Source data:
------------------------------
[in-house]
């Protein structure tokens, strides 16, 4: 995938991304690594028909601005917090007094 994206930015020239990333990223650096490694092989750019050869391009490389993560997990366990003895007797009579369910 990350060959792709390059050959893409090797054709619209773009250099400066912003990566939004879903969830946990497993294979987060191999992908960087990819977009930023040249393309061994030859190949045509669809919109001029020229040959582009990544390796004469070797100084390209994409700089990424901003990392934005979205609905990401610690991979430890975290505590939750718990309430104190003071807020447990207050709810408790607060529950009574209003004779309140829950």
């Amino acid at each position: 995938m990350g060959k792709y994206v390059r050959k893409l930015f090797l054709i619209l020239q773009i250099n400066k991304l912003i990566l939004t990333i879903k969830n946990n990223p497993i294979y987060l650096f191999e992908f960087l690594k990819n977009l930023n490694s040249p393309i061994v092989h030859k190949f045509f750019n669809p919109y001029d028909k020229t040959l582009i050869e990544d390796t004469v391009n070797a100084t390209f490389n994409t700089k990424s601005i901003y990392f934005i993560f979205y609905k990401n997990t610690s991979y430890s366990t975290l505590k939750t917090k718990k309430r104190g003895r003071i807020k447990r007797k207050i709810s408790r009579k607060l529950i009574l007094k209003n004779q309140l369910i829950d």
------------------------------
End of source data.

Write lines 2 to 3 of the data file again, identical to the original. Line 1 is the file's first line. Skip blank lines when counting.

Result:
């Protein structure tokens, strides 16, 4: 995938991304690594028909601005917090007094 994206930015020239990333990223650096490694092989750019050869391009490389993560997990366990003895007797009579369910 990350060959792709390059050959893409090797054709619209773009250099400066912003990566939004879903969830946990497993294979987060191999992908960087990819977009930023040249393309061994030859190949045509669809919109001029020229040959582009990544390796004469070797100084390209994409700089990424901003990392934005979205609905990401610690991979430890975290505590939750718990309430104190003071807020447990207050709810408790607060529950009574209003004779309140829950």
């Amino acid at each position: 995938m990350g060959k792709y994206v390059r050959k893409l930015f090797l054709i619209l020239q773009i250099n400066k991304l912003i990566l939004t990333i879903k969830n946990n990223p497993i294979y987060l650096f191999e992908f960087l690594k990819n977009l930023n490694s040249p393309i061994v092989h030859k190949f045509f750019n669809p919109y001029d028909k020229t040959l582009i050869e990544d390796t004469v391009n070797a100084t390209f490389n994409t700089k990424s601005i901003y990392f934005i993560f979205y609905k990401n997990t610690s991979y430890s366990t975290l505590k939750t917090k718990k309430r104190g003895r003071i807020k447990r007797k207050i709810s408790r009579k607060l529950i009574l007094k209003n004779q309140l369910i829950d």